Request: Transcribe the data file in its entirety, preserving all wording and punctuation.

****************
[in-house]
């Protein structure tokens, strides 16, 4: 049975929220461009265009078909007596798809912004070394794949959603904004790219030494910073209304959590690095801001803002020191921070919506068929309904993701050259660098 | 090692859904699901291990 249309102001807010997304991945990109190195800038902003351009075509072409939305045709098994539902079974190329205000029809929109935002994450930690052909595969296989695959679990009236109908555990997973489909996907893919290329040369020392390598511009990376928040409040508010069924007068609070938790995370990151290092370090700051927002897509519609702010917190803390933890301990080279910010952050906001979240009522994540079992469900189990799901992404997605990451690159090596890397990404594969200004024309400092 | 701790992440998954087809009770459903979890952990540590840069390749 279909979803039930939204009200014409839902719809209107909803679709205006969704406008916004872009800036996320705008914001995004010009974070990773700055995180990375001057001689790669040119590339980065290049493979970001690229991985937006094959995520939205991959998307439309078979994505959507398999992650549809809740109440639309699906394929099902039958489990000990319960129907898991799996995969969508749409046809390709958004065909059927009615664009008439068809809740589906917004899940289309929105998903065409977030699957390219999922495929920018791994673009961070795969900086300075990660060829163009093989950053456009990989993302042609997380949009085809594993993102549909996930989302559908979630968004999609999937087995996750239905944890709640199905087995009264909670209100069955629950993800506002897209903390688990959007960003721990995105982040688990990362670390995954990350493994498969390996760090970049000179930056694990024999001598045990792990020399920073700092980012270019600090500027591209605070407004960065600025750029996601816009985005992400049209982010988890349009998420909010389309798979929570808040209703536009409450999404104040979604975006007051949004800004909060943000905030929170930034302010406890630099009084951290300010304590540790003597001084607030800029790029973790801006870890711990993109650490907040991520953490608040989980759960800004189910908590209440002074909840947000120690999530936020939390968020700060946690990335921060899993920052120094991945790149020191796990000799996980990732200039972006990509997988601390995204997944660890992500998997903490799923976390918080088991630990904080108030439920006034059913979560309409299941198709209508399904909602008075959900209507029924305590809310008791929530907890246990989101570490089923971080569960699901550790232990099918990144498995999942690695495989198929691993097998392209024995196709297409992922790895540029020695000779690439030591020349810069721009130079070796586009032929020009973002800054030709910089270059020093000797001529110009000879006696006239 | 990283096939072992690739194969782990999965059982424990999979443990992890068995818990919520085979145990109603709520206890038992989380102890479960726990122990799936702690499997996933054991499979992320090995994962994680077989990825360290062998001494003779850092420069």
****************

[in-house]
């Protein structure tokens, strides 16, 4: 049975929220461009265009078909007596798809912004070394794949959603904004790219030494910073209304959590690095801001803002020191921070919506068929309904993701050259660098 | 090692859904699901291990 249309102001807010997304991945990109190195800038902003351009075509072409939305045709098994539902079974190329205000029809929109935002994450930690052909595969296989695959679990009236109908555990997973489909996907893919290329040369020392390598511009990376928040409040508010069924007068609070938790995370990151290092370090700051927002897509519609702010917190803390933890301990080279910010952050906001979240009522994540079992469900189990799901992404997605990451690159090596890397990404594969200004024309400092 | 701790992440998954087809009770459903979890952990540590840069390749 279909979803039930939204009200014409839902719809209107909803679709205006969704406008916004872009800036996320705008914001995004010009974070990773700055995180990375001057001689790669040119590339980065290049493979970001690229991985937006094959995520939205991959998307439309078979994505959507398999992650549809809740109440639309699906394929099902039958489990000990319960129907898991799996995969969508749409046809390709958004065909059927009615664009008439068809809740589906917004899940289309929105998903065409977030699957390219999922495929920018791994673009961070795969900086300075990660060829163009093989950053456009990989993302042609997380949009085809594993993102549909996930989302559908979630968004999609999937087995996750239905944890709640199905087995009264909670209100069955629950993800506002897209903390688990959007960003721990995105982040688990990362670390995954990350493994498969390996760090970049000179930056694990024999001598045990792990020399920073700092980012270019600090500027591209605070407004960065600025750029996601816009985005992400049209982010988890349009998420909010389309798979929570808040209703536009409450999404104040979604975006007051949004800004909060943000905030929170930034302010406890630099009084951290300010304590540790003597001084607030800029790029973790801006870890711990993109650490907040991520953490608040989980759960800004189910908590209440002074909840947000120690999530936020939390968020700060946690990335921060899993920052120094991945790149020191796990000799996980990732200039972006990509997988601390995204997944660890992500998997903490799923976390918080088991630990904080108030439920006034059913979560309409299941198709209508399904909602008075959900209507029924305590809310008791929530907890246990989101570490089923971080569960699901550790232990099918990144498995999942690695495989198929691993097998392209024995196709297409992922790895540029020695000779690439030591020349810069721009130079070796586009032929020009973002800054030709910089270059020093000797001529110009000879006696006239 | 990283096939072992690739194969782990999965059982424990999979443990992890068995818990919520085979145990109603709520206890038992989380102890479960726990122990799936702690499997996933054991499979992320090995994962994680077989990825360290062998001494003779850092420069």